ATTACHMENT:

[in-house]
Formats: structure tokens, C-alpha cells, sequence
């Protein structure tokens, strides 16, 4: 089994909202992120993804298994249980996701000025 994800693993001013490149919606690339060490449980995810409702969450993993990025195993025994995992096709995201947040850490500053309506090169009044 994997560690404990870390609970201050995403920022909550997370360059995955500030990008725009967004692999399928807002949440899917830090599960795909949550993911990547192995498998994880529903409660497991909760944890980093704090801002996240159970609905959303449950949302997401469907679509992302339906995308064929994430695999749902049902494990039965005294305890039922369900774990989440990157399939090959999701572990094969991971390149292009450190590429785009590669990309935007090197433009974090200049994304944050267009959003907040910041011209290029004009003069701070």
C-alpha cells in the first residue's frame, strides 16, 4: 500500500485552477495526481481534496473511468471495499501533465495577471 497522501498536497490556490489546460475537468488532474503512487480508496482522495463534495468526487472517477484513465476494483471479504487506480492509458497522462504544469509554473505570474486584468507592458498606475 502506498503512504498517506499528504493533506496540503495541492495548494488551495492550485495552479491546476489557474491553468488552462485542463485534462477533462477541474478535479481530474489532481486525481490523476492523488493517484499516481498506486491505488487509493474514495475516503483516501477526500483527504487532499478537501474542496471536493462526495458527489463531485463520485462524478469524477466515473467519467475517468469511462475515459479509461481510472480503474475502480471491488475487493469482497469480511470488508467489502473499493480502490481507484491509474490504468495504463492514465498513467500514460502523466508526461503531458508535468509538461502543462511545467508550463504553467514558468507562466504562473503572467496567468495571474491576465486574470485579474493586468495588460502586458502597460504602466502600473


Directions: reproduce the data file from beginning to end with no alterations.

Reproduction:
[in-house]
Formats: structure tokens, C-alpha cells, sequence
């Protein structure tokens, strides 16, 4: 089994909202992120993804298994249980996701000025 994800693993001013490149919606690339060490449980995810409702969450993993990025195993025994995992096709995201947040850490500053309506090169009044 994997560690404990870390609970201050995403920022909550997370360059995955500030990008725009967004692999399928807002949440899917830090599960795909949550993911990547192995498998994880529903409660497991909760944890980093704090801002996240159970609905959303449950949302997401469907679509992302339906995308064929994430695999749902049902494990039965005294305890039922369900774990989440990157399939090959999701572990094969991971390149292009450190590429785009590669990309935007090197433009974090200049994304944050267009959003907040910041011209290029004009003069701070």
C-alpha cells in the first residue's frame, strides 16, 4: 500500500485552477495526481481534496473511468471495499501533465495577471 497522501498536497490556490489546460475537468488532474503512487480508496482522495463534495468526487472517477484513465476494483471479504487506480492509458497522462504544469509554473505570474486584468507592458498606475 502506498503512504498517506499528504493533506496540503495541492495548494488551495492550485495552479491546476489557474491553468488552462485542463485534462477533462477541474478535479481530474489532481486525481490523476492523488493517484499516481498506486491505488487509493474514495475516503483516501477526500483527504487532499478537501474542496471536493462526495458527489463531485463520485462524478469524477466515473467519467475517468469511462475515459479509461481510472480503474475502480471491488475487493469482497469480511470488508467489502473499493480502490481507484491509474490504468495504463492514465498513467500514460502523466508526461503531458508535468509538461502543462511545467508550463504553467514558468507562466504562473503572467496567468495571474491576465486574470485579474493586468495588460502586458502597460504602466502600473